Photo Caption: Rich Tomsu sells his organic produce at a recent Athens Farmers Market.
The 30 Mile Meal Project is a collaboration of the Athens County Convention and Visitors Bureau, the Appalachian Center for Economic Networks (ACEnet) and more than 130 local food partners. This initiative pushes the envelope on the growing 100 Mile Meal movement with its own "super-local" effort to assist visitors and residents in finding (within a 30-mile radius of Athens) local foods and places to savor the flavors and food experiences of the region, according to the Visitors Bureau website (www.athensohio.com/30mile/)
The mission is to increase, through collaboration and cross promotion, the visibility and sustainability of local foods, farmers, producers, markets, restaurants, bars and food events.
"Southeast Ohio's local foods community is a thriving, interconnected and collaborative partnership creating and promoting earning, learning and celebratory opportunities for the people, places, events and organization in our region," the project's vision statement says.
This was backed up in a recent glowing travel feature in the Cleveland Plain Dealer, which crowed about Athens' local food scene. Freelance writer Wendy Pramik wrote, "we came to realize, while spending a couple of days in this Appalachian enclave, that one of Ohio's poorest counties is a blossoming destination for food lovers and a glimmer of hope for sustainable living."
The article also mentioned Audubon magazine's inclusion of the Athens Farmers Market as among the nation's best open-air markets several years ago.
The local 30 Mile Meal project has a number of guiding principles, including fostering collaboration, offering inclusion to all businesses that meet the project's criteria, and supporting the expansion of agri- and culinary tourism in Athens County.
The 30 Mile Meal project has a number of partners, including the Athens Farmers Market, Avalanche Pizza, Casa Nueva, Community Food Initiatives, Integration Acres, Ohio Food Shed, Rural Action Sustainable, Shagbark Seed & Mill Company, the Village Bakery & Della Zona, among many others.
Leslie Schaller, director of programming for ACEnet, said Tuesday that her organization focuses on producers and processors to create value-added products as well as helping with branding and marketing.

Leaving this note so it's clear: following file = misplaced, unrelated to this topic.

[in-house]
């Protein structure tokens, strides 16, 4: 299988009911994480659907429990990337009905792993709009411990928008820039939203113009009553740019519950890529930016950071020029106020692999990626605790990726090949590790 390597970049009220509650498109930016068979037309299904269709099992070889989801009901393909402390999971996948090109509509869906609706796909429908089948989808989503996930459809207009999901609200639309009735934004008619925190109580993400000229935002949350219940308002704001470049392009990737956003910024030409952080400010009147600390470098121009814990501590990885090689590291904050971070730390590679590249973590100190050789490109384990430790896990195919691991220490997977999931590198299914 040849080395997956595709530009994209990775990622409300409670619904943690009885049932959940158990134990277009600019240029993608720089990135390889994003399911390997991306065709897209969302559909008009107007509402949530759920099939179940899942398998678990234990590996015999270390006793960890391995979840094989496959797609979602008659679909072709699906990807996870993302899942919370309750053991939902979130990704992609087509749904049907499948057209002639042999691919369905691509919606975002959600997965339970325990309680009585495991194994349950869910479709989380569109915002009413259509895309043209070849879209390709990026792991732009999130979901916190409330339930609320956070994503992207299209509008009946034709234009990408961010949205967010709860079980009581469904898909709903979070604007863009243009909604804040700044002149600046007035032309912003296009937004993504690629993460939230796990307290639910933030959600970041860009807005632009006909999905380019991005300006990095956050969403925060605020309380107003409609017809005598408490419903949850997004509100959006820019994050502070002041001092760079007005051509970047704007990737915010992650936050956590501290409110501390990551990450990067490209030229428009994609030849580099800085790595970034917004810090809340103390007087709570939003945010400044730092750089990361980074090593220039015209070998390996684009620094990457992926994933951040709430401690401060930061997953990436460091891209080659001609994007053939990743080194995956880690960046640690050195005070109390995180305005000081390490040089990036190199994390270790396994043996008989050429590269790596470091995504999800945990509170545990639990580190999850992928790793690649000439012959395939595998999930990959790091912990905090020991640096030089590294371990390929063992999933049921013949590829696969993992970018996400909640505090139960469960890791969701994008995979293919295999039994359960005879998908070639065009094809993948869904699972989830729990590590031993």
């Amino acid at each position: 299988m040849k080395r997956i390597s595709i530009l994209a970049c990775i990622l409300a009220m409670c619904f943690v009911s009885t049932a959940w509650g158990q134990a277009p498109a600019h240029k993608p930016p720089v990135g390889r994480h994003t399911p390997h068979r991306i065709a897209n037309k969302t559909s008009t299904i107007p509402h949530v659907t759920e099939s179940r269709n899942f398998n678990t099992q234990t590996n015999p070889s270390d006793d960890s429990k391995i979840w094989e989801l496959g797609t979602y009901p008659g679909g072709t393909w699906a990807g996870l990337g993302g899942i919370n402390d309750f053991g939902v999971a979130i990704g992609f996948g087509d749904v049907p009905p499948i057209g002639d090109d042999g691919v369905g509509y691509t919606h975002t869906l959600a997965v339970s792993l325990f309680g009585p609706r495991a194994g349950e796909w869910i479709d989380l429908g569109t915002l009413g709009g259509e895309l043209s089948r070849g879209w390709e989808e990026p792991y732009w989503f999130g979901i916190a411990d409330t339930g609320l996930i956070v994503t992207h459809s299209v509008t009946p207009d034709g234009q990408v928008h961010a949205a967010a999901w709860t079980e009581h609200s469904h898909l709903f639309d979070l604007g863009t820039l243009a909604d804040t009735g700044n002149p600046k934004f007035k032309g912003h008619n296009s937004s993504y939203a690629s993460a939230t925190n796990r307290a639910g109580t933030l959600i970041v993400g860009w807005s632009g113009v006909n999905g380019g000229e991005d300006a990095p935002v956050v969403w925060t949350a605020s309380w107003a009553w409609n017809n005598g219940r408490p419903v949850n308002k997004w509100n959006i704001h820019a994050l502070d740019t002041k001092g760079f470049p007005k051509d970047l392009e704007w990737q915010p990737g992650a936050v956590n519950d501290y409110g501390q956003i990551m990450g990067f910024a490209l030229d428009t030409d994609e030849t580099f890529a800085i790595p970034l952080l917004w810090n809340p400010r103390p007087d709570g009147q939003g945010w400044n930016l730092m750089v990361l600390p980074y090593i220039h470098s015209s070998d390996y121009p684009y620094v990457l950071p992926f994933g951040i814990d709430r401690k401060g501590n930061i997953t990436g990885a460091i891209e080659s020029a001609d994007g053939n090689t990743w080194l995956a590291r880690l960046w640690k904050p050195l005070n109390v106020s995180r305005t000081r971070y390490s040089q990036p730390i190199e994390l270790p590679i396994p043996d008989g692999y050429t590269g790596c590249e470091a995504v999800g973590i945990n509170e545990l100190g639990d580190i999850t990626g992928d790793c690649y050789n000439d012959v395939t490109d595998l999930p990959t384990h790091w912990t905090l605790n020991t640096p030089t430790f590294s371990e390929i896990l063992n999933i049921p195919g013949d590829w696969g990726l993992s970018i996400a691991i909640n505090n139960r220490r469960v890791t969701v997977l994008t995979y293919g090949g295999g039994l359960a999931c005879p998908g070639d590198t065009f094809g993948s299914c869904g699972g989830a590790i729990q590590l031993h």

ACEnet annually assists more than 1,000 Ohio food and farm entrepreneurs through business incubation, training, and access to direct and wholesale markets.
The program saw a 40 percent growth in buyers, sellers and gross receipts in 2010, she said.
"We try to get people to think about the food supply chain," Schaller said. "We talk about it as a food value chain. At the start end (are) food producers growing food, and at the other end (is) the consumers, or the customers, eating local food."
From production to consumption, Schaller explained, the goal is to create a more localized and fairer food system, so everybody has access to local fresh produce that supports local ownership.
"What we try to do is tell stories all along the supply chain and kind of animate what's happening in this area," she said. "So you think about all of the farmers on the production end, and then you think about a facility like ACEnet's food ventures center."
According to the 30 Mile Meal website blog, the food ventures center was launched in 1996. The shared-use kitchen incubator includes a licensed commercial kitchen, thermal processing, packaging, food service and warehouse space for more than 240 food processors and area farmers. "The program has pioneered non-traditional strategies to develop infrastructure, market programs and distribution channels for family farmers and local food processors in southeast Ohio, while also responding to the growing demand from rural consumers for fresh, local foods," the blog states.
Future articles in this series will explore the farmers and food producers themselves, and then the markets where the food is sold, and finally the eateries and restaurants in Athens that feature local food.